The bustling district of Makoko in Lagos, Nigeria, renowned for its teetering stilt homes on the lagoon, stirred architect Kunlé Adeyemi’s vision in 2012. The striking community that many would see as hazardously built, served as an eye-opening epiphany instead, birthed during a season of devastating floods. Indeed, for Adeyemi, as cities surrendered to encroaching tides, Makoko’s community was already adapting. This insight fueled his craft, leading to the design of a floating school for the lagoon community that was as innovative as it was inspiring.

Adeyemi’s design approach, largely celebrated and criticized in equal measure, embraces the grim forebodings of climate change, aiming to harmonize human habitats with water, which dominates 70% of Earth’s surface. Drawing from his 2011 epiphany and the distilled insights from his acclaimed Makoko Floating School project, Adeyemi’s architectural firm, NLÉ, birthed the Makoko Floating System (MFS).

Now, the MFS offers a beacon of hope to obscure communities under the hammer of climate change. Government agencies and architects worldwide are noting the urgency in adopting, in Pieter Figdor’s words, “climate adaptation”. Figdor, the CEO of Public Domain Architects (PDA), speaks out of experience having overseen the successful creation of the Nassauhaven project, Rotterdam’s pioneer floating residential area.

The 17 floating homes crafted by PDA serve as a reminder of human adaptation – sturdy yet soothing, these wooden homes rise and fall with the tides and boast sustainable attributes, from solar panels to biomaterial heating and wastewater purification. But for Figdor, floating buildings are not only resilient but also ethical, embodying the spirit of coexistence rather than dominance, living “with” instead of “against” water.

The picturesque city of Rotterdam is internationally renowned for its groundbreaking water architecture, with floating pavilions and offices shaping its skyline. Once again the city is taking center stage hosting NLÉ’s Water Cities Rotterdam exhibition. Displaying a series of floating pavilions and celebrating the robustness of MFS, the exhibition challenges viewers to reimagine human civilization embracing the waterway.

Far from its birthplace in Makoko, the MFS has crossed continents. Adeyemi’s design has swayed on numerous waters in China, Belgium, Italy, and even over the Atlantic in Mindelo, Cape Verde, where it functions as a floating music hub. The potential for the MFS is enormous, as it can be employed for various purposes, from housing to education, becoming a global solution tweeted for each new locale.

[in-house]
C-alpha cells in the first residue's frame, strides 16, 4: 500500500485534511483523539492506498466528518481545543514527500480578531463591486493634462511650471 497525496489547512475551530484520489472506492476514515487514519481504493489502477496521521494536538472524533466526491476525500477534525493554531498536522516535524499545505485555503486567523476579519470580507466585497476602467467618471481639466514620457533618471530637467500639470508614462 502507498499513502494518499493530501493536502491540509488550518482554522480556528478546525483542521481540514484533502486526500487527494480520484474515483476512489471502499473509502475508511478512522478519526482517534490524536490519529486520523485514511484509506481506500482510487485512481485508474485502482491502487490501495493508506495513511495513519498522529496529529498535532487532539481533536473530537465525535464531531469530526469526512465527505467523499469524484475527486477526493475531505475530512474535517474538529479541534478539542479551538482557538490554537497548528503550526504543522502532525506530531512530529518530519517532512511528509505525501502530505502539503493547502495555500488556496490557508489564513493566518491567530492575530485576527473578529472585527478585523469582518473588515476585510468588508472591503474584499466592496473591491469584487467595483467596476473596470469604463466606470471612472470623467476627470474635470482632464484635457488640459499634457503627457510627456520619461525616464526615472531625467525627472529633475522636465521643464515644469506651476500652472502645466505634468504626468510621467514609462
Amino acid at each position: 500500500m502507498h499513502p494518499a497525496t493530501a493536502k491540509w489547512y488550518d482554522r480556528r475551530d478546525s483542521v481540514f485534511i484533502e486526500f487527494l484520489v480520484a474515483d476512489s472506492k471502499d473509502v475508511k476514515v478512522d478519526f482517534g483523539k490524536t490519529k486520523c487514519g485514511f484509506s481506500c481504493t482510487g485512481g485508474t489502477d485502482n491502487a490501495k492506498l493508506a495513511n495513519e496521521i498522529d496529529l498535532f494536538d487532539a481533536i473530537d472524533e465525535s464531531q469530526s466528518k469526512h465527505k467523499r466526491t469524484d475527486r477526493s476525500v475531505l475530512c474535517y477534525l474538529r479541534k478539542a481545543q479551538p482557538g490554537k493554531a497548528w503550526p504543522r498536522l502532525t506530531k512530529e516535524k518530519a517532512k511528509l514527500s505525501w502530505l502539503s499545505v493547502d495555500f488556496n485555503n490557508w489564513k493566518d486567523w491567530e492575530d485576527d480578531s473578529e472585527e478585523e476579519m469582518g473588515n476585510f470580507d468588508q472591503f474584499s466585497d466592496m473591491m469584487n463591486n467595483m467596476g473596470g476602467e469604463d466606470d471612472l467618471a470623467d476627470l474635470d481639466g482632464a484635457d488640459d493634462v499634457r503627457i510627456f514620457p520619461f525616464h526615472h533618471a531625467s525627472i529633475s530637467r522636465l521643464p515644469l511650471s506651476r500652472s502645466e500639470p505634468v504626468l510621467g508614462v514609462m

With superlative engineering in place, prefabricated, flat-pack parts of this triangular A-frame structure can be constructed by a small team in a couple of weeks. It can be erected without recourse to heavy machinery and stands in defiance of European building codes. Adaptable and inclusive, the MFS is not merely a structure but a message of resilience and unity.

While several proposals for climate-resilient floating cities have caught global attention, the floating streets of Lagos and Rotterdam represent the present reality. The grand narrative of living with water is being incrementally weaved into existence, demonstrating just how life on water might look, signaling the silent evolution of climate adaptation.

Looking ahead, Adeyemi envisions a neighborhood of MFS structures in Amsterdam, designing multi-story “water scrapers”. Similarly, Pieter Figdor has ambitious plans to scale the Nassauhaven project to a floating quarter of 100 homes. As the planet inches towards a wetter future, the architectural community is offering the technology and ethos of coexistence. As the waters rise, this next chapter of architectural innovation positions itself to float along — living with the water, rather than against it.